Quotation by Henry David Thoreau

In the night I dreamed of trout-fishing; and, when at length I awoke, it seemed a fable that this painted fish swam there so near my couch, and rose to our hooks the last evening, and I doubted if I had not dreamed it all. So I arose before dawn to test its truth, while my companions were still sleeping. There stood Ktaadn with distinct and cloudless outline in the moonlight; and the rippling of the rapids was the only sound to break the stillness. Standing on the shore, I once more cast my line into the stream, and found the dream to be real and the fable true. The speckled trout and silvery roach, like flying-fish, sped swiftly through the moonlight air, describing bright arcs on the dark side of Ktaadn, until moonlight, now fading into daylight, brought satiety to my mind, and the minds of my companions, who had joined me.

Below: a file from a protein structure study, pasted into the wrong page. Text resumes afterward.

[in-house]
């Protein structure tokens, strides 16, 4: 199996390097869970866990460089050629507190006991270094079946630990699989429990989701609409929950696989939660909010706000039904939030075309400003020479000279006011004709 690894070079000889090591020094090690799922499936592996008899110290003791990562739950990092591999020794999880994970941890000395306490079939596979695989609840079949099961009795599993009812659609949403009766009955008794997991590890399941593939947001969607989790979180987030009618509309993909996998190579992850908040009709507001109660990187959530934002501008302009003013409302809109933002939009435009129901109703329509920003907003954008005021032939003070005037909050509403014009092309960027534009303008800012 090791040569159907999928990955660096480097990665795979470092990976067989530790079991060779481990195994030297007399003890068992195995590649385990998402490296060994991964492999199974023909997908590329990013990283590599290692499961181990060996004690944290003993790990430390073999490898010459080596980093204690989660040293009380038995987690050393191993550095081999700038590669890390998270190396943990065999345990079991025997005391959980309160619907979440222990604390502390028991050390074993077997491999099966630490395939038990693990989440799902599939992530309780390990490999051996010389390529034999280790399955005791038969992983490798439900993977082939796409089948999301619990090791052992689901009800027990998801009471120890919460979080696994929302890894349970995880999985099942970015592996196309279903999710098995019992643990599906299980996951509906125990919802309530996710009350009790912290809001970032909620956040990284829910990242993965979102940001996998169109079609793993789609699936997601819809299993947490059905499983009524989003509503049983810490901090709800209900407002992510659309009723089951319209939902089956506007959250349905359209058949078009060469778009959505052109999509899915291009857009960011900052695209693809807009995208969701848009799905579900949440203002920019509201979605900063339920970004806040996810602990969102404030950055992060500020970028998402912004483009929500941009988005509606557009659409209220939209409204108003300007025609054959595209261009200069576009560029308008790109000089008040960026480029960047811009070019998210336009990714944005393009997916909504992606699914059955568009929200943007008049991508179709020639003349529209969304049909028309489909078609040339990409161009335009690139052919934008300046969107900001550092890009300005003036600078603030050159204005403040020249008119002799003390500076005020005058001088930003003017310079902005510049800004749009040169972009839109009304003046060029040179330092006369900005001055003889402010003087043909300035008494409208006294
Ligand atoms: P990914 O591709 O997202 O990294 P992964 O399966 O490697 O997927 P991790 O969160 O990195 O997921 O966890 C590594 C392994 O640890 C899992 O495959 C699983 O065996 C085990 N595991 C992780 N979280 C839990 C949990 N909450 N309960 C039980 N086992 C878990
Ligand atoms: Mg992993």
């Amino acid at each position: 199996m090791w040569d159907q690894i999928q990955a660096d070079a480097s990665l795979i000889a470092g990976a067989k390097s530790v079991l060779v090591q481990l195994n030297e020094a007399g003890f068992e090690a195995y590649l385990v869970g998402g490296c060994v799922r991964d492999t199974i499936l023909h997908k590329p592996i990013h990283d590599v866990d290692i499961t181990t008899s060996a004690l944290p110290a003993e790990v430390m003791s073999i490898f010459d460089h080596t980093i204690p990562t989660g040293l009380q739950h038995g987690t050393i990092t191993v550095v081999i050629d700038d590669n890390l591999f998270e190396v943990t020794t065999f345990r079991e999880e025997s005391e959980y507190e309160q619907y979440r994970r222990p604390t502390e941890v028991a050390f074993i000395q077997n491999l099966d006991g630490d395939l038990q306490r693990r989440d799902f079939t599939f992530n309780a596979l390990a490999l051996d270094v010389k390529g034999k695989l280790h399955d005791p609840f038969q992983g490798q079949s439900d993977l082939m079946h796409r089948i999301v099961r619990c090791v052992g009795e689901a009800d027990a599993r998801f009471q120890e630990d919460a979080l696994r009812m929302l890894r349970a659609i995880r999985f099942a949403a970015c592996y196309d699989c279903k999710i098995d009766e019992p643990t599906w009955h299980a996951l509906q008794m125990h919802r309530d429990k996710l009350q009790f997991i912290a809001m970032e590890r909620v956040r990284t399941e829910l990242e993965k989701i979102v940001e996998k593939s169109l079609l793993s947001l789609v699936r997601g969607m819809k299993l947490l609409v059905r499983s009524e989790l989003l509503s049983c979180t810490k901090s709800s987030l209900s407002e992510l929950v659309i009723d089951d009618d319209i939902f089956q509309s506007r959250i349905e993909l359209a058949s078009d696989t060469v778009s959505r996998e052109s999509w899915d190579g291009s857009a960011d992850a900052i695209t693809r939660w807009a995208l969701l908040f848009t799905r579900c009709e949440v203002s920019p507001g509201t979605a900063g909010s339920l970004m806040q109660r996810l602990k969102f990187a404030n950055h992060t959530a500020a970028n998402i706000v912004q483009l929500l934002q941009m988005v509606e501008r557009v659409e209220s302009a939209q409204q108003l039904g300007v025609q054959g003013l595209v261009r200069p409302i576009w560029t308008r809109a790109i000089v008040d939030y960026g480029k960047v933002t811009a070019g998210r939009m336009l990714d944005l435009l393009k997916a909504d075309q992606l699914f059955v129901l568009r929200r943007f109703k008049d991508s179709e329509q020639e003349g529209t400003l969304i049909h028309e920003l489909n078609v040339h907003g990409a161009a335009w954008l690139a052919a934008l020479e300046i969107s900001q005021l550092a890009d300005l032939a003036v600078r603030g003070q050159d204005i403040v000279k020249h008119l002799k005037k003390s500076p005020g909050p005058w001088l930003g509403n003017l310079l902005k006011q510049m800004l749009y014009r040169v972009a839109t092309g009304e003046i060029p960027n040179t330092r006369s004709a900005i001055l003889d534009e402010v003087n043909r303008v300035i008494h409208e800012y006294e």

Henry David Thoreau (1817–1862), U.S. philosopher, author, naturalist. "Ktaadn" (1848) in The Maine Woods (1864), in The Writings of Henry David Thoreau, vol. 3, p. 61, Houghton Mifflin (1906).
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